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Summary: The electrical field of work is full of opportunities in all aspects of the electrical realm of life. This article explains the benefits of an electrical apprenticeship program.
The Electrical Apprenticeship Advantage
How to Become an Apprentice Electrician
Electrical Apprenticeship Programs
Apprenticeship is a training program where you earn wages while you learn a skilled profession in a specific field, such as construction.
Apprenticeship combines classroom studies with on-the-job training supervised by a trade professional. Apprenticeship programs are available through many local and state agencies, so you may chose to participate in a union apprenticeship or a non-union apprenticeship.
Much like a college education, it takes several years to become fully trained as an electrician. Unlike college though, as an apprentice you will earn while you learn.
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At first, you will make less money than skilled workers, but as you progress, you will get regular
raises. Once you have mastered the craft, you will receive the same wages as a professional.
Apprenticeship graduates usually advance more rapidly than other workers, so higher-paying jobs come more quickly. Some apprentices move into supervisory positions within just a few years. Equal Opportunity Apprenticeship Programs must provide equal opportunity to all who are interested. These programs are eager for qualified women and minority applicants.
Valuable skills credential
When you complete your apprenticeship, you'll receive a graduation certificate valid anywhere in the U.S. that demonstrates you have the knowledge and skills needed for successful performance as a professional in the electrical occupation.
Electrical Training Resources
|The Division of Apprenticeship Standards states that
Electrician Certification may be required in your area. Contact your local apprenticeship office for more details.
* These figures may change depending on your location and position.
Apprenticeship Programs Outside the United States
I'm interested in the apprenticeship program. But how can I join?
I live far away in Nigeria.
I do not have information about apprenticeship programs outside of the USA, but I'm sure there must be a way for you to learn the electrical trade for your area, either through a local school or an online or distance learning program. Don't give up, explore all of the options that may be available for you.
Electrical Career Seeker
I'm 31 and considering becoming an electrical apprentice in the state of Washington. I have kids and want a career. I want to make the best decision possible.
How do I chose a program to join? What do I look for?
Is 31 an unusual age to become an apprentice?
Any idea of the job outlook for the state of Washington? I live in Spokane.
What starting pay should I expect as an apprentice?
Any help comments or suggests are appreciated.
I don't believe age is a big factor at all as long as you are willing to learn and work. I do not have specific info about Washington state, however I do know that electricians earn a very good wage, and our lifestyle depends on electricity. Energy alternatives such as solar and wind power have great potential as well. Find a program in your area either through the state or a local organization or possibly taking classes at a local college will be very helpful. The course study should focus on electrical theory, wiring and construction. Working with a good experienced electrical contractor would be priceless.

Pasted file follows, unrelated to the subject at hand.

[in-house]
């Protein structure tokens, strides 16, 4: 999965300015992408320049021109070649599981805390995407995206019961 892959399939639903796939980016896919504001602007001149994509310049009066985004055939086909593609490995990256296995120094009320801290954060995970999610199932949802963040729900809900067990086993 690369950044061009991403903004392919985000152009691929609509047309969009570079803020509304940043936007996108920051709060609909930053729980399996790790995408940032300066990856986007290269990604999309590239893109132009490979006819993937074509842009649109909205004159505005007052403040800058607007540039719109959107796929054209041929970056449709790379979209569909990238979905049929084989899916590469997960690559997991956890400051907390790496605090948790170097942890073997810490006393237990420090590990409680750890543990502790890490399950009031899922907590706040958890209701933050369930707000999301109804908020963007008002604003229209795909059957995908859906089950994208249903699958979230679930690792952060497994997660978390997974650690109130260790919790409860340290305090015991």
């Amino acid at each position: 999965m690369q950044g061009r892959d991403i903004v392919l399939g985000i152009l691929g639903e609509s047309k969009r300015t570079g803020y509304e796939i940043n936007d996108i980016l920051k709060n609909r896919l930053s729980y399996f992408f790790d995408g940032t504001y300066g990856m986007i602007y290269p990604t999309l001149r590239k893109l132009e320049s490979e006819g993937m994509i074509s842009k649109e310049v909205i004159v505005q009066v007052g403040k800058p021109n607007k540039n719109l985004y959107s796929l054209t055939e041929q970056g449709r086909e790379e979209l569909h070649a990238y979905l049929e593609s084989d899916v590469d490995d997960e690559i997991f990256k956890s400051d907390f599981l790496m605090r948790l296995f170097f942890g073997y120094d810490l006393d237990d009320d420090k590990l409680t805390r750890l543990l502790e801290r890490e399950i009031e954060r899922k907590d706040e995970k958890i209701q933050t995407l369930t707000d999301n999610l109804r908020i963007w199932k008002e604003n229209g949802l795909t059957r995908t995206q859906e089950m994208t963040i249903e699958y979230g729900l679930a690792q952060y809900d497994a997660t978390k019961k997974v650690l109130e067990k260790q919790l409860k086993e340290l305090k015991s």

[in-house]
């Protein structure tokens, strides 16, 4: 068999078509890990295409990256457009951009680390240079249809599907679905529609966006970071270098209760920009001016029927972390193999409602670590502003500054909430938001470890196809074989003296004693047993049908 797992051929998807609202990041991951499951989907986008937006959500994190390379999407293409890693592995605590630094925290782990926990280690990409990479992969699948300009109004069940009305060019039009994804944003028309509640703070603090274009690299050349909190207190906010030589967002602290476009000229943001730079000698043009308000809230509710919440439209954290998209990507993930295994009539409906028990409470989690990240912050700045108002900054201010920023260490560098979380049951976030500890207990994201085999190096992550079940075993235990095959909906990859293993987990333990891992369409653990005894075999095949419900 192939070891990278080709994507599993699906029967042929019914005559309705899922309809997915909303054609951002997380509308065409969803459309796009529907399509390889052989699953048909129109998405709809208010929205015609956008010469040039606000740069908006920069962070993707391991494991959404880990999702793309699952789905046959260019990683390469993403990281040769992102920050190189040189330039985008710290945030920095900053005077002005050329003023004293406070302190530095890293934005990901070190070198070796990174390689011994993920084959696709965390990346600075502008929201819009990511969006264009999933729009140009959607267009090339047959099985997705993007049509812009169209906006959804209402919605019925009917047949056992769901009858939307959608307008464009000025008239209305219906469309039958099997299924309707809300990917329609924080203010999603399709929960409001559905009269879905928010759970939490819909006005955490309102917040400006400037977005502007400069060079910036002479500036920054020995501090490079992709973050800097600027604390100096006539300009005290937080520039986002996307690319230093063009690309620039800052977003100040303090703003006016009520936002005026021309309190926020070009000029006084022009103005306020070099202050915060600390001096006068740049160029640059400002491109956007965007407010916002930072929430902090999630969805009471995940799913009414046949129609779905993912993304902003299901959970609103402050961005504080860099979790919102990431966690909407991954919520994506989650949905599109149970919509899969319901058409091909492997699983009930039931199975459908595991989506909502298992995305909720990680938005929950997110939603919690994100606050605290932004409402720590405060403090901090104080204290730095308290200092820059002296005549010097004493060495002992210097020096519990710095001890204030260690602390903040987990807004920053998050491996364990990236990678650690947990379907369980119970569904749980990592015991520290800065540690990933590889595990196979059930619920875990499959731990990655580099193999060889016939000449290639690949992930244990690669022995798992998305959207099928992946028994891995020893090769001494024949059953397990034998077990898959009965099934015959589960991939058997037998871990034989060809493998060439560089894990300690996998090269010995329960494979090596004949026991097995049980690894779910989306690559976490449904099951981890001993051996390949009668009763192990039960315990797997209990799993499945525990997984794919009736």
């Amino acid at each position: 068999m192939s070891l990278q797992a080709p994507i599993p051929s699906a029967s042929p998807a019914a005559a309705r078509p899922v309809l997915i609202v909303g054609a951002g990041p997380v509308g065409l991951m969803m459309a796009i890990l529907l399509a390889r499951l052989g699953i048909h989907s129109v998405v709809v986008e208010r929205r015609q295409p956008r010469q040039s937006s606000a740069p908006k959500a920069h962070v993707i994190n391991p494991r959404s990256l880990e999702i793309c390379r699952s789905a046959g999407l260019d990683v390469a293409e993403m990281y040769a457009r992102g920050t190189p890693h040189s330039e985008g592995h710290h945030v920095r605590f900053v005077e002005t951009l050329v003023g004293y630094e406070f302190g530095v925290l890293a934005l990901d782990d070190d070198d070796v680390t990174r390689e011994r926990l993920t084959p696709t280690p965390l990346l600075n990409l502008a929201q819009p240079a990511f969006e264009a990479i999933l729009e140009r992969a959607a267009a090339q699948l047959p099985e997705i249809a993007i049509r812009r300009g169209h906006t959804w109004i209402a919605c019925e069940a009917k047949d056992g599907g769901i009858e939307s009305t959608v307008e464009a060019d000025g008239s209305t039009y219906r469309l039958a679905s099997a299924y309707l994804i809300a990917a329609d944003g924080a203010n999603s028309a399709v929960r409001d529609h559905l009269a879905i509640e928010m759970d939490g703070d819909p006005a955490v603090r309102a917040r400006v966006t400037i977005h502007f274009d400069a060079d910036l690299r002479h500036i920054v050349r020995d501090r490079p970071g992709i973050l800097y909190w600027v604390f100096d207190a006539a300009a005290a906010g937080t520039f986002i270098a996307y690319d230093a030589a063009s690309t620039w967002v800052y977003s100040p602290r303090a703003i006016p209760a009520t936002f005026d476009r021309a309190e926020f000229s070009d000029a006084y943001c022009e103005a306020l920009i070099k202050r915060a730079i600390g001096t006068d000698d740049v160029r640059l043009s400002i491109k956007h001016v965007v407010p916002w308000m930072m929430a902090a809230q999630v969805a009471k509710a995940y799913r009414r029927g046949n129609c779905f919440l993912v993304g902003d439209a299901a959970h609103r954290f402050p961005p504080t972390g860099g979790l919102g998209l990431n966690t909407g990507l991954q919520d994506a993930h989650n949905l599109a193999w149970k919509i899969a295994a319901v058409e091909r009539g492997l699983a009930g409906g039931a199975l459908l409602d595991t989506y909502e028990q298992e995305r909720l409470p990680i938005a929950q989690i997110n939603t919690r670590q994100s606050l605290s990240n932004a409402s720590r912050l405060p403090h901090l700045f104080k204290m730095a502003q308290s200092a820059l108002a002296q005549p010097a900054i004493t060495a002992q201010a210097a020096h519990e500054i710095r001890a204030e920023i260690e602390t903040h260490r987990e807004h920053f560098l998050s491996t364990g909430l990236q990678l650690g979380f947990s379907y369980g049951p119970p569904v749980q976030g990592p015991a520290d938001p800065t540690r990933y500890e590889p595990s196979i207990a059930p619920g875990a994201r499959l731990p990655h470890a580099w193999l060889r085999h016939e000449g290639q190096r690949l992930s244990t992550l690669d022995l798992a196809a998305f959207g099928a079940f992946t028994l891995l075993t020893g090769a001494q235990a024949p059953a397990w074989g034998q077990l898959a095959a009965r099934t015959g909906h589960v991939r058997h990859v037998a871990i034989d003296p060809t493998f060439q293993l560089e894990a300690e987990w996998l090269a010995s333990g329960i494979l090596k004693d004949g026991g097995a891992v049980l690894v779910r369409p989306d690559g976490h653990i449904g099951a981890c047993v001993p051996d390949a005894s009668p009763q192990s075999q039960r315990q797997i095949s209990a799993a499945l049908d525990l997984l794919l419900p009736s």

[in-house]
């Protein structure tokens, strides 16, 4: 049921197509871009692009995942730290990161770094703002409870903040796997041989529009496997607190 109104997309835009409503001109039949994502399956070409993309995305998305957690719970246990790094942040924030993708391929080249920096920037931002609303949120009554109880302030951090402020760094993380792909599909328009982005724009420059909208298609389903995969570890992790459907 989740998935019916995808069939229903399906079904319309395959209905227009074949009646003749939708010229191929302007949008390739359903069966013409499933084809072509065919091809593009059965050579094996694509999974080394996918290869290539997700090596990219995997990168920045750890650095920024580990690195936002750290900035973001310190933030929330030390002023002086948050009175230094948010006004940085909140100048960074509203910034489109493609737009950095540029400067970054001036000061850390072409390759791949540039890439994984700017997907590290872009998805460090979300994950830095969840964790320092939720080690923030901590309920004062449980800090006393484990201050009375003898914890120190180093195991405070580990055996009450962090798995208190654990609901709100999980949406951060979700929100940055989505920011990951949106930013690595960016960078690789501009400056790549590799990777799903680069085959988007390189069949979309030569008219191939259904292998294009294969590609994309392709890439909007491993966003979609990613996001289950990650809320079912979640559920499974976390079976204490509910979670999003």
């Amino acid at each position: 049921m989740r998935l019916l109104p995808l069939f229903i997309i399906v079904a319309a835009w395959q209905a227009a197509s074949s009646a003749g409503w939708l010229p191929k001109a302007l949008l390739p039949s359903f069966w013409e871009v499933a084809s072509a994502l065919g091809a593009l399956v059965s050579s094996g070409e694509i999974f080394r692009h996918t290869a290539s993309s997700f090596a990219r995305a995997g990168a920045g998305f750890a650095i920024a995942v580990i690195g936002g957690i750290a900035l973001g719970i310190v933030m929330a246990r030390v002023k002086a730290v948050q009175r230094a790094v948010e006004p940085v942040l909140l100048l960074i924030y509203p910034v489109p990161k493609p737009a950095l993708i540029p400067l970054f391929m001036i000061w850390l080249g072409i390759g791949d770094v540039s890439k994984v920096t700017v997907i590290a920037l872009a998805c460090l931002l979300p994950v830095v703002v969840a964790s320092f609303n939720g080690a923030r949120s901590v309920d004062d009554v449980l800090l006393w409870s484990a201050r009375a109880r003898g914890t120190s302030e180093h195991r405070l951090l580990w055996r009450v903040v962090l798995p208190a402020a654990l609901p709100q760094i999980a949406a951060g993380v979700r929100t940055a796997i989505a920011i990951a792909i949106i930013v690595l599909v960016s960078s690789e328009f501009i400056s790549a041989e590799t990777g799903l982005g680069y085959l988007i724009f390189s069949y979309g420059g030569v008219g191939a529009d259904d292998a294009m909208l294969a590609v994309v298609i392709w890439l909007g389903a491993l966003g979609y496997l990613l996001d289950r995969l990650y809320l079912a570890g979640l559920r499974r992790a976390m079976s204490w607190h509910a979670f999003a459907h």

The electrical trade is one of the best out there.
Best of luck to you!
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This is a testing tool that I have had in my personal electrical tool pouch for years, and is the first test tool I grab to help identify electrical wiring. It is a Non-contact tester that I use to easily Detect Voltage in Cables, Cords, Circuit Breakers, Lighting Fixtures, Switches, Outlets and Wires. Simply insert the end of the tester into an outlet, lamp socket, or hold the end of the tester against the wire you wish to test. Very handy and easy to use.
The Quickest Way to Check for Faulty Electrical Wiring!The Plug-In Outlet Tester
This is the first tool I grab to troubleshoot a problem with outlet circuit wiring. This popular tester is also used by most inspectors to test for power and check the polarity of circuit wiring.
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Strip Off Wire Insulation without Nicking and Damaging the Electric Wire!The Wire Stripper and Wire Cutter
My absolute favorite wire stripping tool that I have had in my personal electrical tool pouch for years, and this is the tool I use to safely strip electrical wires.
This handy tool has multiple uses:
The wire gauges are shown on the side of the tool so you know which slot to use for stripping insulation.
The end of the tool can be used to grip and bend wire which is handy for attaching wire onto the screw terminals of switches and outlets..
The wire stripper will work on both solid and stranded wire. This tool is Very Handy and Easy to Use.
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